For more than 20 years, Los Straitjackets have embraced the tenants of surf rock while shaping it into a sound that lends itself to Chuck Berry and Scotty Moore as much as it does Dick Dale and Link Wray.
Guitarist and co-founder Eddie Angel swears their vintage sound was anything but purposeful, even though you will not find a single effects pedal in his arsenal. Angel said he opts for the old-school plug direct into the amplifier, relying on tone and reverb to create and mimic a multitude of sounds.
"We didn't do anything deliberately to be retro. That's just what we like," Angel said. "We've been really lucky in that we're able to write our own songs and make something new out of it."
While their sound has captured the ears and attention of fans around the globe, so, too has their stage attire. Dressed in black business suits and luchador wrestling masks, Los Straitjackets have maintained a colorful stage presence since their debut in 1994.
But Angel said the motif, which was done on a whim prior to their first show as the Straitjackets, nearly did not happen. In fact, Angel called the look a "lucky accident."
"(Former guitarist) Danny (Amis) had a big box of these masks because he had been going to Mexico City and would always buy a bunch of masks and bring them back," he recalled. "The very first gig we did in our hometown of Nashville, we were backstage and almost chickened out. We thought, 'Our friends are going to make fun of us, they're going to laugh at us.' But after that first gig, we knew we had to keep them. I'm pretty sure it gave us a career.
I think our music holds up, but it just wouldn't have been the same."
In the more than two-plus decades since that defining night in Nashville, Los Straitjackets have released 20 albums, been nominated for a Grammy Award, regularly appeared on Late Night with Conan O'Brien and TBS' Conan, and played to numerous Musikfest audiences.
Following three holiday tours with singer-songwriter Nick Lowe, the quintet released (What's So Funny 'Bout) Peace, Love and Los Straitjackets. The album has Los Straitjackets putting their own surfy spin on 13 of Lowe's tunes, including the 1974 single "(What's So Funny 'Bout) Peace, Love and Understanding," which was later covered by Elvis Costello.
"With Nick, you watch a guy like that; he's a real pro and the way he approaches every show, it's really educational to watch what he does and how he relates (to the crowd) and how prepares," Angel said. "With Marshall, he really writes great melodies and unusual chord changes. Me, personally, that's what I picked up from him."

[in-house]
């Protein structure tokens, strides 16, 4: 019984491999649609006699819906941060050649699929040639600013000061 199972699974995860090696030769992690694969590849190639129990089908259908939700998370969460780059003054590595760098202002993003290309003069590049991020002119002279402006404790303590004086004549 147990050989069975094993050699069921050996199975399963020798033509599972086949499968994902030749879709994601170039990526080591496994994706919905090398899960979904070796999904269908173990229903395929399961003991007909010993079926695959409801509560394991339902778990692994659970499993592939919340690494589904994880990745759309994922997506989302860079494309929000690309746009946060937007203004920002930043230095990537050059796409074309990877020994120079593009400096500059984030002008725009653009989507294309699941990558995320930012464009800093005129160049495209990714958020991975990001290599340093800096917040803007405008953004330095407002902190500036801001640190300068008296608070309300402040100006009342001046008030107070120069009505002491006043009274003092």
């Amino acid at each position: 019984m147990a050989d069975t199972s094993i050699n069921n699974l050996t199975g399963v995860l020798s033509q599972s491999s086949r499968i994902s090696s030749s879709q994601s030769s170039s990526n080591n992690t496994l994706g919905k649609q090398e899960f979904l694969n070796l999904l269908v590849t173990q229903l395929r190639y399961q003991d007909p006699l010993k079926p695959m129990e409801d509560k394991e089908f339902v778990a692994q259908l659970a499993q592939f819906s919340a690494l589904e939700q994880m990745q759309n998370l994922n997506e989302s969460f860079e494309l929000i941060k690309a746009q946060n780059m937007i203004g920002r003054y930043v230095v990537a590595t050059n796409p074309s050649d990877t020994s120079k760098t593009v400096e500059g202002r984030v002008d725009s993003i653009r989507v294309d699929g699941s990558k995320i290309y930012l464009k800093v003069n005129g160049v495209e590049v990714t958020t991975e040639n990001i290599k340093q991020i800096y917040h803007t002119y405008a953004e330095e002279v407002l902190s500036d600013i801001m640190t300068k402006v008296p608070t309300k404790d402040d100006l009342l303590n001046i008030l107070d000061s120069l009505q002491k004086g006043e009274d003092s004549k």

The band recently embarked on an outing with singer-songwriter and guitarist Marshall Crenshaw, known for the 1982 Top 40 hit "Someday, Someway." (Crenshaw portrayed Buddy Holly in the 1987 film La Bamba.) Tonight, the trek will bring Crenshaw and Los Straitjackets to Musikfest Cafe in Bethlehem.
"I get to play a lot of 12-string (guitar) with Marshall. With Marshall, there are so many guitars on stage, you have to bring something a little different to the table," Angel said. "It just so happens his songs are suited for the 12-string. We share similar sensibilities. That's why we wanted to tour with him. We're big fans of his, so it's a real natural fit."
After 22 years, Angel said he has grown accustomed to the claustrophobic feeling of wearing a tight-fitting mask while performing, not to mention using earplugs due to suffering from . Despite the sometimes grueling nature of the role, Angel said there are still plenty of magical moments to be had.
"They'll be times on the road, you'll be really tired and you drag yourself on stage and suddenly you come alive on stage and you have more energy than you had in the middle of the day," he said. "I get the biggest kick out of watching the audience smile. It's fun playing when the music is good and it has good energy... If it's not good music, it can be bad energy."
Los Straitjackets perform tonight with Marshall Crenshaw at Musikfest Cafe, located inside the ArtsQuest Center at SteelStacks, 101 Founders Way, Bethlehem. Tickets cost $22-$28. Show time is 7:30 p.m.